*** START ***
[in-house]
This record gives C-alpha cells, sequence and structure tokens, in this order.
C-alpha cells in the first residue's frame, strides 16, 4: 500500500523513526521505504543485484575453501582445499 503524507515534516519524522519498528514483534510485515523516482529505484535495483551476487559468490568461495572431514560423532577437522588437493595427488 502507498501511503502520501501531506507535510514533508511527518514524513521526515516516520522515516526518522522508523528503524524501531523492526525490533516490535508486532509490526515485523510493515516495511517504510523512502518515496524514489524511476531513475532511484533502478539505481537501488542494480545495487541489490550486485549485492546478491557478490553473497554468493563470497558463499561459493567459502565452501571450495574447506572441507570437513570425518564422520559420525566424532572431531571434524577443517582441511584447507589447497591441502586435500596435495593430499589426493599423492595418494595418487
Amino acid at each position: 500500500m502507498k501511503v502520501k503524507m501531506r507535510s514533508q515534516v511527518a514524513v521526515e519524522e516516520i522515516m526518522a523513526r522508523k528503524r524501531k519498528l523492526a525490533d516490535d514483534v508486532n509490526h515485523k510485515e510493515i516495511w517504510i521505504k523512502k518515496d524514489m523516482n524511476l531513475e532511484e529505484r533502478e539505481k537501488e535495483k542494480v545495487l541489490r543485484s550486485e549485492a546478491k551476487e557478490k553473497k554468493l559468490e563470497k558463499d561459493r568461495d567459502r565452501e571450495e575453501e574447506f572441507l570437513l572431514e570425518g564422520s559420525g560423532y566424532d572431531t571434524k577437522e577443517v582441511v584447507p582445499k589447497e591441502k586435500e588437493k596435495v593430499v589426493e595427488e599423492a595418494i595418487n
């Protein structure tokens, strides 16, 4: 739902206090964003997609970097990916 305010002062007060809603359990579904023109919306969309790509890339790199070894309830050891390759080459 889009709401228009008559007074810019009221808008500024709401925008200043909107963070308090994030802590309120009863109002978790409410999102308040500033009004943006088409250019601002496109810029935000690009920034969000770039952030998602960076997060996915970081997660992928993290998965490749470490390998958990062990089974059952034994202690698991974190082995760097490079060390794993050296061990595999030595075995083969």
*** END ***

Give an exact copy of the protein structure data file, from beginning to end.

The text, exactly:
[in-house]
This record gives C-alpha cells, sequence and structure tokens, in this order.
C-alpha cells in the first residue's frame, strides 16, 4: 500500500523513526521505504543485484575453501582445499 503524507515534516519524522519498528514483534510485515523516482529505484535495483551476487559468490568461495572431514560423532577437522588437493595427488 502507498501511503502520501501531506507535510514533508511527518514524513521526515516516520522515516526518522522508523528503524524501531523492526525490533516490535508486532509490526515485523510493515516495511517504510523512502518515496524514489524511476531513475532511484533502478539505481537501488542494480545495487541489490550486485549485492546478491557478490553473497554468493563470497558463499561459493567459502565452501571450495574447506572441507570437513570425518564422520559420525566424532572431531571434524577443517582441511584447507589447497591441502586435500596435495593430499589426493599423492595418494595418487
Amino acid at each position: 500500500m502507498k501511503v502520501k503524507m501531506r507535510s514533508q515534516v511527518a514524513v521526515e519524522e516516520i522515516m526518522a523513526r522508523k528503524r524501531k519498528l523492526a525490533d516490535d514483534v508486532n509490526h515485523k510485515e510493515i516495511w517504510i521505504k523512502k518515496d524514489m523516482n524511476l531513475e532511484e529505484r533502478e539505481k537501488e535495483k542494480v545495487l541489490r543485484s550486485e549485492a546478491k551476487e557478490k553473497k554468493l559468490e563470497k558463499d561459493r568461495d567459502r565452501e571450495e575453501e574447506f572441507l570437513l572431514e570425518g564422520s559420525g560423532y566424532d572431531t571434524k577437522e577443517v582441511v584447507p582445499k589447497e591441502k586435500e588437493k596435495v593430499v589426493e595427488e599423492a595418494i595418487n
């Protein structure tokens, strides 16, 4: 739902206090964003997609970097990916 305010002062007060809603359990579904023109919306969309790509890339790199070894309830050891390759080459 889009709401228009008559007074810019009221808008500024709401925008200043909107963070308090994030802590309120009863109002978790409410999102308040500033009004943006088409250019601002496109810029935000690009920034969000770039952030998602960076997060996915970081997660992928993290998965490749470490390998958990062990089974059952034994202690698991974190082995760097490079060390794993050296061990595999030595075995083969």